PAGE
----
13 13 José Carlos Nicle Anaya Age: 3. Resident of Habana # 107 apartamento 205 entre Cuarteles y Chacón. Habana Vieja. Ciudad Habana. Parents: Yaltamira Anaya Carrasco and Luis Nicle. His great grandmother, Sofía Sanabria, sustains that if she had known what was going to happen, she would have kidnapped José Carlos for the night to deter her daughter and granddaughter from boarding the 13 de Marzo without the child. His grandmother, Martha Carrasco, and mother, Yaltamira Anaya, also perished. Yasser Perodín Almanza Age: 11. Born July 10, Resident of Calle 20 s/n entre ave.59 y ave.61 Reparto América. Cotorro. Ciudad Habana. Parents: Pilar Almanza Romero and Sergio Perodín Pérez. Yaselito was a good student and had just finished the fifth grade. He perished with his mother, Pilar. His father, Sergio, and younger brother, Sergito, survived and live in the United States. Pilar Almanza Romero Age: 31. Born June 13, Resident of Calle 20 s/n entre ave.59 y ave.61 Reparto América. Cotorro. Ciudad Habana. Parents: Ana Romero and Elpidio Almanza. Although she suffered from glaucoma, Pilar worked as a seamstress. The second of four siblings, she had married at the age of fifteen and had two sons. She died with her older son, Yasser Perodín Almanza. Her husband, Sergio Perodín Pérez, and younger son, Sergito Perodín Almanza, survived and now live in the United States. Jorge Arquímedes Levrígido Flores Age: 28. Born June 28, Resident of Pilar # 446 entre San Agustín e Isabel. Reparto Párraga. Arroyo Naranjo. Ciudad Habana. Jorge had worked at a milk factory and as a taxi driver. At the time of his death, he was working at home with his wife s family collecting plastic containers for sale to a state enterprise. His wife, Yamile Areche, describes him as hard-working, joyful, and kind to her. She was five months pregnant with their first child at the time of his death. A few months after the massacre, their daughter, Yailé, was born.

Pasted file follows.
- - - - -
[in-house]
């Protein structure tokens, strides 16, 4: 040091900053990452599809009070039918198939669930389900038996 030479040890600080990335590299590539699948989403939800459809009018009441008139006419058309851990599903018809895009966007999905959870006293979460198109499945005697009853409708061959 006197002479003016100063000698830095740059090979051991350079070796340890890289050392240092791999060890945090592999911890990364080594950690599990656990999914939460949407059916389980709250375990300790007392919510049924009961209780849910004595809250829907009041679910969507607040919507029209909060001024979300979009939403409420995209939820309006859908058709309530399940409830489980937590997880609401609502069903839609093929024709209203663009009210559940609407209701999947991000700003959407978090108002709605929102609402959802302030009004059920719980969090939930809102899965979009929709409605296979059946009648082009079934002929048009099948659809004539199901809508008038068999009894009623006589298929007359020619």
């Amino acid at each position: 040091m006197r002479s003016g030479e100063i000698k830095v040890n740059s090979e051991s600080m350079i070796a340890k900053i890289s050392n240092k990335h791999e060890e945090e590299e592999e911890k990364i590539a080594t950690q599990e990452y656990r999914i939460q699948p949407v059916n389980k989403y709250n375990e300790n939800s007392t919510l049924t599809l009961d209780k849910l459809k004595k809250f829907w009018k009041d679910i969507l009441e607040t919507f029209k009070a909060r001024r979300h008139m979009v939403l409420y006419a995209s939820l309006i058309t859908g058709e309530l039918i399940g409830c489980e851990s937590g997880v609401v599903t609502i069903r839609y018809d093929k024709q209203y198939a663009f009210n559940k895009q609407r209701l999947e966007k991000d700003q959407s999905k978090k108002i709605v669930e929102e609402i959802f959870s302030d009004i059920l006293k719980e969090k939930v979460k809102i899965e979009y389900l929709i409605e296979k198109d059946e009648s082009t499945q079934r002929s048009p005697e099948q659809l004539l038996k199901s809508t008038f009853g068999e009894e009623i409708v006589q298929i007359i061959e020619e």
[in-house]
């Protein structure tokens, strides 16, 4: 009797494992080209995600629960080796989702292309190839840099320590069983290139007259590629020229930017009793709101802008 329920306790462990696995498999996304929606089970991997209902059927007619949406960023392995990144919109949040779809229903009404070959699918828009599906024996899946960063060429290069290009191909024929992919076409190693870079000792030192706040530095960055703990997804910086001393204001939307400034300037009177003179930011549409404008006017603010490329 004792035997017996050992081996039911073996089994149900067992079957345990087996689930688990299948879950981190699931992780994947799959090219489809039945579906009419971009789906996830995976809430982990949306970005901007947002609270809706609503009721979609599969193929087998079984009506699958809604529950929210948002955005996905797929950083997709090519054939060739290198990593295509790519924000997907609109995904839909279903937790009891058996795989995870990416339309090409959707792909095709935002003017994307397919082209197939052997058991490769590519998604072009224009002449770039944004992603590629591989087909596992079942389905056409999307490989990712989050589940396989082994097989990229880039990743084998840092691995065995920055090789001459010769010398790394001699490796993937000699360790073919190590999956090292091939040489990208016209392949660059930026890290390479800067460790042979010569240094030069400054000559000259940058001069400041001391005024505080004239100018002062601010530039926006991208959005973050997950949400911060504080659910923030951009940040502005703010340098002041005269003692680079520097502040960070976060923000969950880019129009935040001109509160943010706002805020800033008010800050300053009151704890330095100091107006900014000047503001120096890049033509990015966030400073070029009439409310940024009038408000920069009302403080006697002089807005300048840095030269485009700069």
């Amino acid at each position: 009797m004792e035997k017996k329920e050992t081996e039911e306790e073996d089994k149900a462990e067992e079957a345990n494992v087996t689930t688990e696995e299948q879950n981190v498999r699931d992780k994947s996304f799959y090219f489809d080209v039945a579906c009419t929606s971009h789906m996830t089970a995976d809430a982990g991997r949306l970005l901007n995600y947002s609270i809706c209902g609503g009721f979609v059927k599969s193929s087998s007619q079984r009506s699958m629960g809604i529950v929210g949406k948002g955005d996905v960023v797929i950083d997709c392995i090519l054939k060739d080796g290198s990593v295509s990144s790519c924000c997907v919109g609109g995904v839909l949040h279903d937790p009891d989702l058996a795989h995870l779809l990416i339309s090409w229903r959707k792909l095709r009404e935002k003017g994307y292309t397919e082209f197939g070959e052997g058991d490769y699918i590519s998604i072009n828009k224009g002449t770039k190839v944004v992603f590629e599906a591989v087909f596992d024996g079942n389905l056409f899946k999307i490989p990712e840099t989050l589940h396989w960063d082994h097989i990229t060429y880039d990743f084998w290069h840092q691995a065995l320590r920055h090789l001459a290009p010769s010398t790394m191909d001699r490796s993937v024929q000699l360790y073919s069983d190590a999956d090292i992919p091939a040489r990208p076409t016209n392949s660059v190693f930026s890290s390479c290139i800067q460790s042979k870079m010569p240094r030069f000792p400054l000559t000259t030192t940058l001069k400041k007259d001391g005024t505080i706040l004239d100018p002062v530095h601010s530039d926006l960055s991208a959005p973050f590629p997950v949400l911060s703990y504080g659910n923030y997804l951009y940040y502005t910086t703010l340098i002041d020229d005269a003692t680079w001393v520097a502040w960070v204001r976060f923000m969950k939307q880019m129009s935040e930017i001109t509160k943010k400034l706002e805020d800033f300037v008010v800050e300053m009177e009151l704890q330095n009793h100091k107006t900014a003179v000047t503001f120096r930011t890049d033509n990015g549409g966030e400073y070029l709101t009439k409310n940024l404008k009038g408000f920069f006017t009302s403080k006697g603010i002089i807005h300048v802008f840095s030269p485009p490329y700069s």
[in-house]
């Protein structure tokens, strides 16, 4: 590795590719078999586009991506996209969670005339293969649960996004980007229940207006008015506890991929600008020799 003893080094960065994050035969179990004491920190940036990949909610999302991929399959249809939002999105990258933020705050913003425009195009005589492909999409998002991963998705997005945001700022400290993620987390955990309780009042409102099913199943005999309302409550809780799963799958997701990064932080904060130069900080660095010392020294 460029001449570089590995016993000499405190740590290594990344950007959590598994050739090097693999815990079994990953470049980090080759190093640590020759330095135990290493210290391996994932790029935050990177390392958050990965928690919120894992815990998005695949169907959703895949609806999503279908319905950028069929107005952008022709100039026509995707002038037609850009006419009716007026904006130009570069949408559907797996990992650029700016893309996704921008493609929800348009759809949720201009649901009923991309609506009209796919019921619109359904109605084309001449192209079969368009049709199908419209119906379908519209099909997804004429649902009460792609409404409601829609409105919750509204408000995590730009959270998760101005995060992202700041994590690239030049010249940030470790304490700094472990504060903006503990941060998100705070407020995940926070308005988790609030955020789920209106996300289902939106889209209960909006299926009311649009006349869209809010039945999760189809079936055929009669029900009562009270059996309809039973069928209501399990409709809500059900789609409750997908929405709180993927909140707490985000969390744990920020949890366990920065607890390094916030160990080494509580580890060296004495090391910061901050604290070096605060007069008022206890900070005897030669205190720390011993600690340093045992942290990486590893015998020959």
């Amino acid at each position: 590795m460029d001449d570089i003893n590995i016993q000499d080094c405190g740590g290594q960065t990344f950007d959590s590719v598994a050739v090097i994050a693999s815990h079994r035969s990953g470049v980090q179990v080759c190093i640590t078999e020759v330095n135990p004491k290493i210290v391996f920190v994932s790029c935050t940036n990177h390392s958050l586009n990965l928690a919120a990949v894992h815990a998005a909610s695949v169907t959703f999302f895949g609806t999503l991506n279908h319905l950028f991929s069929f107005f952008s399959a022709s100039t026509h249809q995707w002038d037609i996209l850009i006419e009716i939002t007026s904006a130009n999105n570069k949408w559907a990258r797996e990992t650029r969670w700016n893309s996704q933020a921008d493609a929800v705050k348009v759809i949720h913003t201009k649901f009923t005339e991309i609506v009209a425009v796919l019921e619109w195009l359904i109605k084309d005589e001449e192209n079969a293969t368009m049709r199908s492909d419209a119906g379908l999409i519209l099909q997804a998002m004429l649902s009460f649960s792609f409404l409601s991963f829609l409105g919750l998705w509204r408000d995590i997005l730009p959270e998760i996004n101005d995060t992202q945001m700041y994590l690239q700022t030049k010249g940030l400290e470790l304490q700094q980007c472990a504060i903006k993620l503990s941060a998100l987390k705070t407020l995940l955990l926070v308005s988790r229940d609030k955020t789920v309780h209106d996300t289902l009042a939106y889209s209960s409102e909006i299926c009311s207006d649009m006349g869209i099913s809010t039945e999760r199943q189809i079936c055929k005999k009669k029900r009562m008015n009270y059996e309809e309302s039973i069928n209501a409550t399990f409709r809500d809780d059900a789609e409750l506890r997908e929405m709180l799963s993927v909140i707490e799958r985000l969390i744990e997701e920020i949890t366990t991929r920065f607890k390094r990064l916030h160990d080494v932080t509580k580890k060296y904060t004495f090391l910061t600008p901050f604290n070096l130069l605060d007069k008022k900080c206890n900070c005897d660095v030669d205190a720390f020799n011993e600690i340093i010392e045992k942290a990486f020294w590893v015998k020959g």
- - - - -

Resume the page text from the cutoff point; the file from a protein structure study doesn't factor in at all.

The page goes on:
14 14 Martha Caridad Tacoronte Vega Age: 35. Born February 23, Resident of Calle 32 # entre 109 y 111. Reparto La Purísima. Cotorro. Ciudad Habana. Parents: Delia Vega Hernández and Eugenio Tacoronte Calzadilla. Martha was the oldest of three siblings. She studied Organizational Communications. She perished with her three children: Mayulis Méndez Tacoronte, Yousell Eugenio Pérez Tacoronte, and Caridad Leyva Tacoronte. Her sister, Mayda Tacoronte Vega, survived. Yousell Eugenio Pérez Tacoronte Age: 11. Born November 19, Resident of Calle 32 # entre 109 y 111. Reparto La Purísima. Cotorro. Ciudad Habana. A sixth grader at Jose Antonio Echevarria, Yousell was a member of the Communist Pioneers. His family describes him as a very noble child, who loved baseball and horses. He died with his mother and his two other siblings, Mayulis and Caridad. His father now resides in the United States. Mayulis Méndez Tacoronte Age: 17. Born December 10, Resident of Calle 32 # entre 109 y 111. Reparto La Purísima. Cotorro. Ciudad Habana. She was in her third year at a technical school in Via Blanca studying Gastronomy for Tourism. She was to be married to Raul Muñoz García, who survived, on July 29th of that year. She died with her mother, Martha Caridad Tacoronte Vega, and two siblings, Yousell and Caridad. Caridad Leyva Tacoronte Age: 5. Born September 10, Resident of Calle 32 # entre 109 y 111. Reparto La Purísima. Cotorro. Ciudad Habana. Parents: Martha Caridad Tacoronte Vega Cary was the youngest of her siblings and, for that reason, spoiled by all. She attended nursery school, Ojitos Alegres. She died with her mother and two older siblings, Mayulis and Yousell. Her best friend and cousin, Mylena Labrada Tacoronte, survived.